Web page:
Although what has been made public is very incomplete, what can be seen (and has been described) in those media reports appears to indicate that Ramirez fell down in front of the patrol car (out of view of the dashcam) just prior to being shot three times by Colling. This creates obvious questions about why Colling would need to kill Ramirez if he had fallen to the ground. The lack of that bodycam footage due to it being disconnected conveniently eliminates the possibility of a definitive answer to such questions.

Local Residents in Albany County Demand Transparency

In response, a grassroots organization that describes themselves as an ad-hoc group of “concerned citizens in Albany County” has formed. Yanna Ludwig, a member who attended a vigil held by the group stated she’d like to see more community oversight when it comes to law enforcement. “The people that in some ways have the most direct power over our safety are right now kind of the least accountable to our community and we’d like to see that shift.”

The group known as Albany County for Proper Policing or  “ACoPP” for short, has launched a petition drive demanding that the full body/dash camera footage of Ramirez’ shooting be released to the public, as well as Colling’s past disciplinary history.


The petition is in response to law enforcement showing the footage to a select group of journalists on Tuesday, but refusing to release the footage to the public.

In a press release on Wednesday, the group said that they question the motives of local law enforcement showing the footage to such a limited group. The petition is aimed at gaining more transparency and accountability from local law enforcement.

ACoPP member Karlee Provenza is quoted in the release saying, “There’s no reason why law enforcement officials should walk a handpicked group of journalists step-by-step through the videos, providing their interpretation, without going ahead and letting the public see it and make up their own minds.”

A Wyoming law passed in 2017 states that body camera footage from an officer can be made public in cases that are of broad public interest.

ACoPP is also calling for the release of official records of disciplinary actions previously taken against Colling, as well as previous citizen complaints against him, rather than relying on reports from various news outlets.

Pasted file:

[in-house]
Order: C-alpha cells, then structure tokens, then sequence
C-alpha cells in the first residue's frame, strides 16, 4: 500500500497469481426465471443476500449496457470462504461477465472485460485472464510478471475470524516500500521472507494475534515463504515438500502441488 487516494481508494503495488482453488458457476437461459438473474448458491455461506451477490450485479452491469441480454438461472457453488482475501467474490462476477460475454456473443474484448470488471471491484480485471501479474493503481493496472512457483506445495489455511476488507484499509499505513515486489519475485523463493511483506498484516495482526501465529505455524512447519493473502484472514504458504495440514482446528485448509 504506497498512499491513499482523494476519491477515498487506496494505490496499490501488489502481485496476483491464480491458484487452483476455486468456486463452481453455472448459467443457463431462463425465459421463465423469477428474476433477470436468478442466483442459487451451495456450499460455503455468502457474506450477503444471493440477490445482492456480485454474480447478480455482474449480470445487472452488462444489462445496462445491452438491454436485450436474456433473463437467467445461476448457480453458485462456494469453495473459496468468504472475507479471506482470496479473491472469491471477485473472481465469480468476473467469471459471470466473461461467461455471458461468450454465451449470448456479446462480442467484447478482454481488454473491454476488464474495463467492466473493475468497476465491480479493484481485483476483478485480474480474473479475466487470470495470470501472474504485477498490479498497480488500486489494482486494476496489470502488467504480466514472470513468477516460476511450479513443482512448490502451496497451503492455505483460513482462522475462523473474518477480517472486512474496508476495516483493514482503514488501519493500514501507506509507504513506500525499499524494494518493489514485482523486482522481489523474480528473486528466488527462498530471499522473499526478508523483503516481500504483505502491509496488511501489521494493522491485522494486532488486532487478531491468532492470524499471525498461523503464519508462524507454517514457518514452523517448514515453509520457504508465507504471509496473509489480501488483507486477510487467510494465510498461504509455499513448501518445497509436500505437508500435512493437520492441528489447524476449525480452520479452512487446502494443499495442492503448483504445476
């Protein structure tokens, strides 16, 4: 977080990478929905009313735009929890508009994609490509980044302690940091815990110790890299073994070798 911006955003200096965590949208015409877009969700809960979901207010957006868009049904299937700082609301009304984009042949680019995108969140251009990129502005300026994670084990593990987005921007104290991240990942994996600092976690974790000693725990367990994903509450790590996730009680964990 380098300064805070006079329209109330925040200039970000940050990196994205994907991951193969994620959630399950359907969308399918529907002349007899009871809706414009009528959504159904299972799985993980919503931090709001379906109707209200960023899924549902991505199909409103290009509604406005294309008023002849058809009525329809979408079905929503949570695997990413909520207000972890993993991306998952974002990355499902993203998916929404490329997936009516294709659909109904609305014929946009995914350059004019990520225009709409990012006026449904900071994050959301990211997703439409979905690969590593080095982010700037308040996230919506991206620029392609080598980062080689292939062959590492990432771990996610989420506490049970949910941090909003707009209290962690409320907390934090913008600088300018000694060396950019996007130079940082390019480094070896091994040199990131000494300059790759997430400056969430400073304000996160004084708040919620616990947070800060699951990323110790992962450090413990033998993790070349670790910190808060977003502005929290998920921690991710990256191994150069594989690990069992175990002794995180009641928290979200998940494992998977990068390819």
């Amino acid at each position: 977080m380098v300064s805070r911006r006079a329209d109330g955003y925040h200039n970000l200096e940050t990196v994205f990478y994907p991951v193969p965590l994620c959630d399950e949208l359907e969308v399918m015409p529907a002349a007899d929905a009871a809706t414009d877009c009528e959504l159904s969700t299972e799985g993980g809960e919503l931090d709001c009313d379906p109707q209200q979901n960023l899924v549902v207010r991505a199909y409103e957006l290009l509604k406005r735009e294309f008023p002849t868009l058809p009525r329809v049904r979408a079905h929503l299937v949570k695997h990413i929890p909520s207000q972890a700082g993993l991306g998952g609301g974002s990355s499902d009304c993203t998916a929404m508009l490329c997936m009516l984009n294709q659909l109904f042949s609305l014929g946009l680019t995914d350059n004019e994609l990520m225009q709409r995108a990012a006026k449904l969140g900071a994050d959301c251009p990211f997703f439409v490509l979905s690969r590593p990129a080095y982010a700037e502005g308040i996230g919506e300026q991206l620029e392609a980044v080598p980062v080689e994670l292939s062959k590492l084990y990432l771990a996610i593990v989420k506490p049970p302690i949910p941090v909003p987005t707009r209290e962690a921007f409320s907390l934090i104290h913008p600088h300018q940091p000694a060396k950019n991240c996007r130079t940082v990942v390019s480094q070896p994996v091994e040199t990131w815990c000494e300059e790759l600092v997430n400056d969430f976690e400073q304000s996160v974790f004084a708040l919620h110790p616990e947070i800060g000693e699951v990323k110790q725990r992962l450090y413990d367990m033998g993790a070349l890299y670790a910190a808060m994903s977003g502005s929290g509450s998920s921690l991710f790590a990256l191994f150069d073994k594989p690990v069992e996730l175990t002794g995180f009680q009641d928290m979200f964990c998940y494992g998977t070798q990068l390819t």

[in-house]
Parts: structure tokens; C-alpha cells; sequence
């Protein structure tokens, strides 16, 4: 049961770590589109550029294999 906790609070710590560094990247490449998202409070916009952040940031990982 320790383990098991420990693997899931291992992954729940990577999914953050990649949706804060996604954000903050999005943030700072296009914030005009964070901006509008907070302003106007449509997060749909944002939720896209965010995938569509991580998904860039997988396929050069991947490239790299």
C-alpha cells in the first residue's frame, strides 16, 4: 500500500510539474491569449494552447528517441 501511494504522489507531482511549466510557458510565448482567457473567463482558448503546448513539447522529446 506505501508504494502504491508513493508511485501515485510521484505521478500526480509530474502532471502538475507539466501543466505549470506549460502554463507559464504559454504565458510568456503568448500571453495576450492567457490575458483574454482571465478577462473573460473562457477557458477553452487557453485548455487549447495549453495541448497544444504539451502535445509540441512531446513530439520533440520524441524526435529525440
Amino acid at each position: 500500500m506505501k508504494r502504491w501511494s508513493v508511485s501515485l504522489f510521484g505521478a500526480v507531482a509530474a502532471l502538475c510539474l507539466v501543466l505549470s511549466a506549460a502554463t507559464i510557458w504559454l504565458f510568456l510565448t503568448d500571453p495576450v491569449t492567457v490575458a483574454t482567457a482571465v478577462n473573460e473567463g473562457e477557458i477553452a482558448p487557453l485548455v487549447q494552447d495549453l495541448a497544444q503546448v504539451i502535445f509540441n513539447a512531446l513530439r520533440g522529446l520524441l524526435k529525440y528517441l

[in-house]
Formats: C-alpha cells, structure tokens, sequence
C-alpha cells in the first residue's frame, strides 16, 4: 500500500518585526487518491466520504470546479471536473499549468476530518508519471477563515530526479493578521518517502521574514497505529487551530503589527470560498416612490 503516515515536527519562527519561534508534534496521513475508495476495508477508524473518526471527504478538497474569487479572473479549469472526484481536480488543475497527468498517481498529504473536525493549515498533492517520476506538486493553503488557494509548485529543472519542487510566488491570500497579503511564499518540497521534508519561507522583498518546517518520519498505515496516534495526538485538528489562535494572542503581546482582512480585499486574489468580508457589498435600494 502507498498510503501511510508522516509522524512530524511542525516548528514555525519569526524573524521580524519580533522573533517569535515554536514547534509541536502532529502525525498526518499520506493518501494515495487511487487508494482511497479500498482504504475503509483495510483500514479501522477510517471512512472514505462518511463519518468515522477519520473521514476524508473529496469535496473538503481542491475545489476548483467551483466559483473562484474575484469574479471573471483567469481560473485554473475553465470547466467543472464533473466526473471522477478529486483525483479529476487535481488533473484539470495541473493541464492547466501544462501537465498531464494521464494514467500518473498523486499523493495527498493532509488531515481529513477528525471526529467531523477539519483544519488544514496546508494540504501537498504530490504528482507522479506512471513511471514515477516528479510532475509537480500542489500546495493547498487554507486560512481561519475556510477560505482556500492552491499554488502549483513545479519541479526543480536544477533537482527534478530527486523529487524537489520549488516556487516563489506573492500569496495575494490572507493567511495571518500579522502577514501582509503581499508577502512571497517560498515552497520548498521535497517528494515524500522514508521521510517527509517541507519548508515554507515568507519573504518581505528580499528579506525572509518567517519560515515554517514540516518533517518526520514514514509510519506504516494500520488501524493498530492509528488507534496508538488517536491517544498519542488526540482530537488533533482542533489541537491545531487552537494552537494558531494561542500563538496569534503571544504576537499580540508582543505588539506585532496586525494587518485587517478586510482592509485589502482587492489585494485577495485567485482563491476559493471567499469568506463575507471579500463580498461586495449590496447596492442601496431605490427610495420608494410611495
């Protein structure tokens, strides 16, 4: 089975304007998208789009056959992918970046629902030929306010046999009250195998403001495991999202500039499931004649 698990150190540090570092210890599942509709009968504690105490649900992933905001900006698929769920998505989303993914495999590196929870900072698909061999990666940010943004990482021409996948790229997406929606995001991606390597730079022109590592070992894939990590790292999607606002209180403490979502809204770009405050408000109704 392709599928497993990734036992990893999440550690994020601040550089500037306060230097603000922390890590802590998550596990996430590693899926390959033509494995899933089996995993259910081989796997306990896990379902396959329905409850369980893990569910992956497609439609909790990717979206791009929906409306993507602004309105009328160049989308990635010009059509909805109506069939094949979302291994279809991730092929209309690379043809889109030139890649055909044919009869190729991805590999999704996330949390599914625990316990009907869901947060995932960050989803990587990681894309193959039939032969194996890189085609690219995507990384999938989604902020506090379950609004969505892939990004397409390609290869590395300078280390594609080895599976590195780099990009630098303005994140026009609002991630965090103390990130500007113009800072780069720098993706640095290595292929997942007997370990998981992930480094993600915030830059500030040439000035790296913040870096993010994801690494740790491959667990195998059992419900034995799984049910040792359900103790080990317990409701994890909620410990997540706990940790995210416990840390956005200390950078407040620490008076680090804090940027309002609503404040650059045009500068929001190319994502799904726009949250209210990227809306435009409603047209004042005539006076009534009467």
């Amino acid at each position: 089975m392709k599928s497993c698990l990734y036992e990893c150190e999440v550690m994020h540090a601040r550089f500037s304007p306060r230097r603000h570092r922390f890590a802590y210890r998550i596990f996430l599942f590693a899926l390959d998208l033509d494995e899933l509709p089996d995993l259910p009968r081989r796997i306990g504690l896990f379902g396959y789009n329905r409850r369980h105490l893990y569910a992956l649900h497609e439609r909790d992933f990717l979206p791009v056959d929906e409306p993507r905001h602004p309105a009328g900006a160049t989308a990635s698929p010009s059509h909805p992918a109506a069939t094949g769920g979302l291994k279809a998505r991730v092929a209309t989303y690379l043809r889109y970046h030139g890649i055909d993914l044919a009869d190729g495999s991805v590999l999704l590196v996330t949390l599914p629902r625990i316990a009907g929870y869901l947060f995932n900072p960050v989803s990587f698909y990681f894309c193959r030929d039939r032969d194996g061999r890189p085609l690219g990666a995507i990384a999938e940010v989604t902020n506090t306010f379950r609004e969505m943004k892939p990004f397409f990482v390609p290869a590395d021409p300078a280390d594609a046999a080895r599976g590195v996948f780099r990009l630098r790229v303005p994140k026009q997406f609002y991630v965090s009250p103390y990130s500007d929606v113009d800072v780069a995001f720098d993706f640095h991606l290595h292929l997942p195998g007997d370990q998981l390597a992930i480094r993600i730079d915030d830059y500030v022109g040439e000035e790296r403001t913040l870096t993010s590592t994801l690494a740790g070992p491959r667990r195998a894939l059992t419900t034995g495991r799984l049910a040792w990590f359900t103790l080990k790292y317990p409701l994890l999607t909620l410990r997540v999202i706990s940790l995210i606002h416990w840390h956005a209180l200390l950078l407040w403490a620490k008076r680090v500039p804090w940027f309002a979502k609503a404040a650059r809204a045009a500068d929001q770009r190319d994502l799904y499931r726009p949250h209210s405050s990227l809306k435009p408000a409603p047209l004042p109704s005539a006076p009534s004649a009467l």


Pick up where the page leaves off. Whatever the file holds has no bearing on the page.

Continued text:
ACoPP is not alone in their pursuit of the footage and disciplinary records. The American Civil Liberties Union has put in a similar request.

That petition can be found at their website,, or via this online form.

Derek Colling: The “Most Dangerous Cop in America”

Discussion of Derek Colling on “ACAB Radio.”

In the video below, the hosts of the “ACAB Radio Las Vegas” podcast, a recently launched new collaboration between members of Food Not Bombs Las Vegas and, discuss Derek Colling’s previous incidents which led to his firing at the LVMPD and his most recent shooting as a Wyoming deputy. (Unfortunately, the audio came out a bit low in the video. If you have headphones available, it is suggested that you take advantage of that option.)

ACAB Radio is recorded live (before a studio audience), every Tuesday afternoon. Currently, there are several ways the show can be viewed and/or listened to:

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  1. Why has this not gone national? He did not persue Robbie for blocks it was the distance of 1 football field. The body cam coming unplugged; what about the dash cam.

    1. Author

      It should be. Robbie Ramirez is the third person he’s killed and the fourth (known) major incident of violence he has committed against a citizen as a cop.